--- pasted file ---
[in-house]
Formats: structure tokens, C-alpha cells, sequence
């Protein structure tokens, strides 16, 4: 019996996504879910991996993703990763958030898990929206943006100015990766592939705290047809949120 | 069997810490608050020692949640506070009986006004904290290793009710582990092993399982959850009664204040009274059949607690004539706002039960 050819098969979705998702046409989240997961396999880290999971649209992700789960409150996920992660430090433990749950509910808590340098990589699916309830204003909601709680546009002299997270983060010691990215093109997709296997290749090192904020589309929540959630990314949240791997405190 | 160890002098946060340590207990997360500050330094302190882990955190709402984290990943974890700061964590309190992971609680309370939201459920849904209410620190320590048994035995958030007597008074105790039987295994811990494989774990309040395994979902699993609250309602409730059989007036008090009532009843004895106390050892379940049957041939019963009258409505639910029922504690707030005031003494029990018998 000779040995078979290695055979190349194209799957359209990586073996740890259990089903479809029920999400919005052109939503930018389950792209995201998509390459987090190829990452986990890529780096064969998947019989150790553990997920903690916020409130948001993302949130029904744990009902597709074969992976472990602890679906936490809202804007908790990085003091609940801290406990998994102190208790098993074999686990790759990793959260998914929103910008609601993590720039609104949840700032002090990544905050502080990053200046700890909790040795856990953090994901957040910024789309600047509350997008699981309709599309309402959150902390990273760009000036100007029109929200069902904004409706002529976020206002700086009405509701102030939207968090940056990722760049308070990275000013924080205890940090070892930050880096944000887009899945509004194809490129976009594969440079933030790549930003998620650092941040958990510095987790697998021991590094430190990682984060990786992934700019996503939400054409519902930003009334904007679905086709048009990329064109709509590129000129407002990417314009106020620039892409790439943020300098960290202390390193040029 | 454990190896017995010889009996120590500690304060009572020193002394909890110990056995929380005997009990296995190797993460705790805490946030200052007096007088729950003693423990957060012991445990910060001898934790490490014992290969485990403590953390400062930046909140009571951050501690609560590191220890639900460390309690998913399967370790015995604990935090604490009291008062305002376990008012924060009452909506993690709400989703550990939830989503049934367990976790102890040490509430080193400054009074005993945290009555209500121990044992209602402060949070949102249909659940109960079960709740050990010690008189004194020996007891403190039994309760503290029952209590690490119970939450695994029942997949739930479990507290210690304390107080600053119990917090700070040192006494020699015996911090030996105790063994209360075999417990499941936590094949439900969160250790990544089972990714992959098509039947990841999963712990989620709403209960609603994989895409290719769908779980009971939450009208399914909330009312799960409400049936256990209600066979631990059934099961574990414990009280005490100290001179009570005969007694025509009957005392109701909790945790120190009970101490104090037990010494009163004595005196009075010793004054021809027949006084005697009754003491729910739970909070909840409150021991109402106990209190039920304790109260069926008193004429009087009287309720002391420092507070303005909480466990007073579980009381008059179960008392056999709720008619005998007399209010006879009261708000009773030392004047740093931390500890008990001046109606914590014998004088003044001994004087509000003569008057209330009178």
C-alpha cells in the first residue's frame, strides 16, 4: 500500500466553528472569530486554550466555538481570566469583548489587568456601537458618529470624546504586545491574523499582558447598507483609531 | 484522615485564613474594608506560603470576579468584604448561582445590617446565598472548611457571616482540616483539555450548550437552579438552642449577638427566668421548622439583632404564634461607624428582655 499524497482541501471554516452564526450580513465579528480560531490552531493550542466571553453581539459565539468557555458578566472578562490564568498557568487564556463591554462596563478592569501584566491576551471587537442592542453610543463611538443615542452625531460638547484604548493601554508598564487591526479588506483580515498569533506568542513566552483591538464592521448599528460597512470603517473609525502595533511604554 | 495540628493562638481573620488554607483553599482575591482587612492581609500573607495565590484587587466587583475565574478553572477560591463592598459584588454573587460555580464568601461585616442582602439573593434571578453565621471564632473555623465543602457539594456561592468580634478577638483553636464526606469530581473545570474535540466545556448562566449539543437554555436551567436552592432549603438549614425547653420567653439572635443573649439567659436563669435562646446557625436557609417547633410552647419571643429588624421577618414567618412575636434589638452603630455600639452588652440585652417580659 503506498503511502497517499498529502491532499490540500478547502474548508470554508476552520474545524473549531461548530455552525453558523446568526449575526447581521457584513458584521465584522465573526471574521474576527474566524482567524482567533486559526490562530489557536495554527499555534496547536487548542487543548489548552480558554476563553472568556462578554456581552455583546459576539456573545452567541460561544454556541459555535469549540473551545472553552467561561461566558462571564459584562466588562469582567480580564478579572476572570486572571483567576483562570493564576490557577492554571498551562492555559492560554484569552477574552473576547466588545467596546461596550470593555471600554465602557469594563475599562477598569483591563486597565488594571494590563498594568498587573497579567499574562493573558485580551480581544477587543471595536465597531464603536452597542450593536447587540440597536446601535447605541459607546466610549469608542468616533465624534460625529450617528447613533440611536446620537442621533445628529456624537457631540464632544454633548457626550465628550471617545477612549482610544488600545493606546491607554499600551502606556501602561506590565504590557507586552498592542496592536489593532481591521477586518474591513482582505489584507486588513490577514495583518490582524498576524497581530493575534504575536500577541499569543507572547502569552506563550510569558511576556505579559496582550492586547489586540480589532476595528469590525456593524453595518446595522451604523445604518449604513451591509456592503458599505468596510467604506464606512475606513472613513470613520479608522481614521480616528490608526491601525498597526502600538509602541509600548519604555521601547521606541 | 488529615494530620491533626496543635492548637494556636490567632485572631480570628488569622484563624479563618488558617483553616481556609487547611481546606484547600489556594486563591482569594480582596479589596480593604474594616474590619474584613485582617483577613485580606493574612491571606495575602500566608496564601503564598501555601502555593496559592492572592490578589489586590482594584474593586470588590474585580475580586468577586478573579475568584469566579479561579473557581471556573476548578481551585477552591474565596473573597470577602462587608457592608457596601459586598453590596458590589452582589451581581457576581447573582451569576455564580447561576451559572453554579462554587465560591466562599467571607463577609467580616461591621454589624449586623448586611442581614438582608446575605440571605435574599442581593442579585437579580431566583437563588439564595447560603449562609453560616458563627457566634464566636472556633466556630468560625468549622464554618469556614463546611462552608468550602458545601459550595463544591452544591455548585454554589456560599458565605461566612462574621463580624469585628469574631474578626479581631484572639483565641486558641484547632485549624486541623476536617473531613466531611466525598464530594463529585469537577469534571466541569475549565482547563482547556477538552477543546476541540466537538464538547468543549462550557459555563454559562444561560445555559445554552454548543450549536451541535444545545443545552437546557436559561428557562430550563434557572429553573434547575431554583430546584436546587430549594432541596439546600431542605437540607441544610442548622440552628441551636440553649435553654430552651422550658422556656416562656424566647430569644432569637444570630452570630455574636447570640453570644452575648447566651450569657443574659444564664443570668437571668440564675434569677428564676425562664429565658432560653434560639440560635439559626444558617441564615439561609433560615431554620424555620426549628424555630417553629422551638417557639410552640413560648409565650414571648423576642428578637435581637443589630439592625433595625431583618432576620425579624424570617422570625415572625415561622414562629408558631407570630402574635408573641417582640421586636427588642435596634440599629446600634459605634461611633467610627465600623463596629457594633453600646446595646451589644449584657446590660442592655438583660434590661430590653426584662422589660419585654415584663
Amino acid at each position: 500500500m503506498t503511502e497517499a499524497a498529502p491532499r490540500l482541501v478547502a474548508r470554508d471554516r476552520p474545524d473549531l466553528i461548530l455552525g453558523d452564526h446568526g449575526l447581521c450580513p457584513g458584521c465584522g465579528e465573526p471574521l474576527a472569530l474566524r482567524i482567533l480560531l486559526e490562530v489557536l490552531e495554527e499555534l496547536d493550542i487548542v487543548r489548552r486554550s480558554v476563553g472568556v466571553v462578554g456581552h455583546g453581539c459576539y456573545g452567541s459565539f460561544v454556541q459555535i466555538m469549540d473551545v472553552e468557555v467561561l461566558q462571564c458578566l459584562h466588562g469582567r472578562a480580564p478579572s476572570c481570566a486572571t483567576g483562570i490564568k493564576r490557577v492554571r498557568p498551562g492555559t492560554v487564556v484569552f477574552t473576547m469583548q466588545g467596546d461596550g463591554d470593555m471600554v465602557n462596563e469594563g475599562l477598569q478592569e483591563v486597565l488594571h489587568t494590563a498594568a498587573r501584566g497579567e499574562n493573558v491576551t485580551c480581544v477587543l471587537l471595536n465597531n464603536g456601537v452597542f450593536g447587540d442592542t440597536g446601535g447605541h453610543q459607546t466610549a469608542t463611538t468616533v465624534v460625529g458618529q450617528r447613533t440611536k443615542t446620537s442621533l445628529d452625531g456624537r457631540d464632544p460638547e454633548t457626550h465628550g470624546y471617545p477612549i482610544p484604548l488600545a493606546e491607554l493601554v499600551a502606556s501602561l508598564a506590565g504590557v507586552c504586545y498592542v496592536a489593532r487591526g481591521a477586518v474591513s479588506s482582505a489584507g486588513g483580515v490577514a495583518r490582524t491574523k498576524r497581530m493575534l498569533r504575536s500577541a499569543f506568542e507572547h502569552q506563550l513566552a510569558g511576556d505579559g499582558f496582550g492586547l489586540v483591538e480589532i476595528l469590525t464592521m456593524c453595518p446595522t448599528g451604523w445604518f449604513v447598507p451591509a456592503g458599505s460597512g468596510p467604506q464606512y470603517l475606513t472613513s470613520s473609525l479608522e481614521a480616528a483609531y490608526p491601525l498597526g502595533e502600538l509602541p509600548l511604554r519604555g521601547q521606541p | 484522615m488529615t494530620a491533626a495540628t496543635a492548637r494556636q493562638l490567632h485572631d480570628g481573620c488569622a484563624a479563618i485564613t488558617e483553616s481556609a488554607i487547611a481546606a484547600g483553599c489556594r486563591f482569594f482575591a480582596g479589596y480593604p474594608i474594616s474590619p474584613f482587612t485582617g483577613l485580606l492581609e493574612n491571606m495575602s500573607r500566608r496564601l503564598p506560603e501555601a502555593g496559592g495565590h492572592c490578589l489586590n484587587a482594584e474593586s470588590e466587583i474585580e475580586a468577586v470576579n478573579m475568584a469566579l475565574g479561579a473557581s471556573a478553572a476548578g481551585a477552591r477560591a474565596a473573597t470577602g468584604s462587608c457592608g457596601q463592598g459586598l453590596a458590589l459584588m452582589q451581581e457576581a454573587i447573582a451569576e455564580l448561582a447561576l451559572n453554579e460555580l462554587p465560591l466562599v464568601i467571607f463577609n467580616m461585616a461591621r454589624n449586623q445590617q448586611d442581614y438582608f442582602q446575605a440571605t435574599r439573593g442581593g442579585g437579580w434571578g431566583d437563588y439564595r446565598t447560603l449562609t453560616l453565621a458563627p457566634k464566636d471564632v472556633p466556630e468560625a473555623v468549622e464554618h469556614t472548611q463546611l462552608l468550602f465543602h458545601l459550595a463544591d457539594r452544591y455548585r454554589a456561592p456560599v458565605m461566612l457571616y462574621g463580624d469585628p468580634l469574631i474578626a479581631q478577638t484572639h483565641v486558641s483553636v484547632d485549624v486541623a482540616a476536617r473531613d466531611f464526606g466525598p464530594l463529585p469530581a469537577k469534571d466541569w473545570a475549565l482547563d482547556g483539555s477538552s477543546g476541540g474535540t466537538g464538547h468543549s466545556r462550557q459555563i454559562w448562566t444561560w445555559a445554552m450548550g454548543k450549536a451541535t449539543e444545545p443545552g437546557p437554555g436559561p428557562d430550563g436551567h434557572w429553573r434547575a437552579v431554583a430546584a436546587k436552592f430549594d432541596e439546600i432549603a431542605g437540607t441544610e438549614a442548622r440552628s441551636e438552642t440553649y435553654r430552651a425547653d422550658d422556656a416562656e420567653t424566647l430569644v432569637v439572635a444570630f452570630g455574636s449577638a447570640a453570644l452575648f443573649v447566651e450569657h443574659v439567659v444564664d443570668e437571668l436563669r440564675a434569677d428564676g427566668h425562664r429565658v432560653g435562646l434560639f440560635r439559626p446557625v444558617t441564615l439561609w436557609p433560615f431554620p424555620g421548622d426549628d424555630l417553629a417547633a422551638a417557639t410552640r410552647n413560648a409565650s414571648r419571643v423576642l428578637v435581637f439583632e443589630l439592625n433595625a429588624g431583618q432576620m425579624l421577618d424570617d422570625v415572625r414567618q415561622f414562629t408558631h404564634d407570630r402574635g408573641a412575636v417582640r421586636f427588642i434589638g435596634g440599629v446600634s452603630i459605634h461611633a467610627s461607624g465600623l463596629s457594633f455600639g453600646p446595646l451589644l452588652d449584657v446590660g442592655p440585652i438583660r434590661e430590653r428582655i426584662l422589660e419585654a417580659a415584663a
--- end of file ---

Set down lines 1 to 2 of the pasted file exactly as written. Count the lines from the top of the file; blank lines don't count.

[in-house]
Formats: structure tokens, C-alpha cells, sequence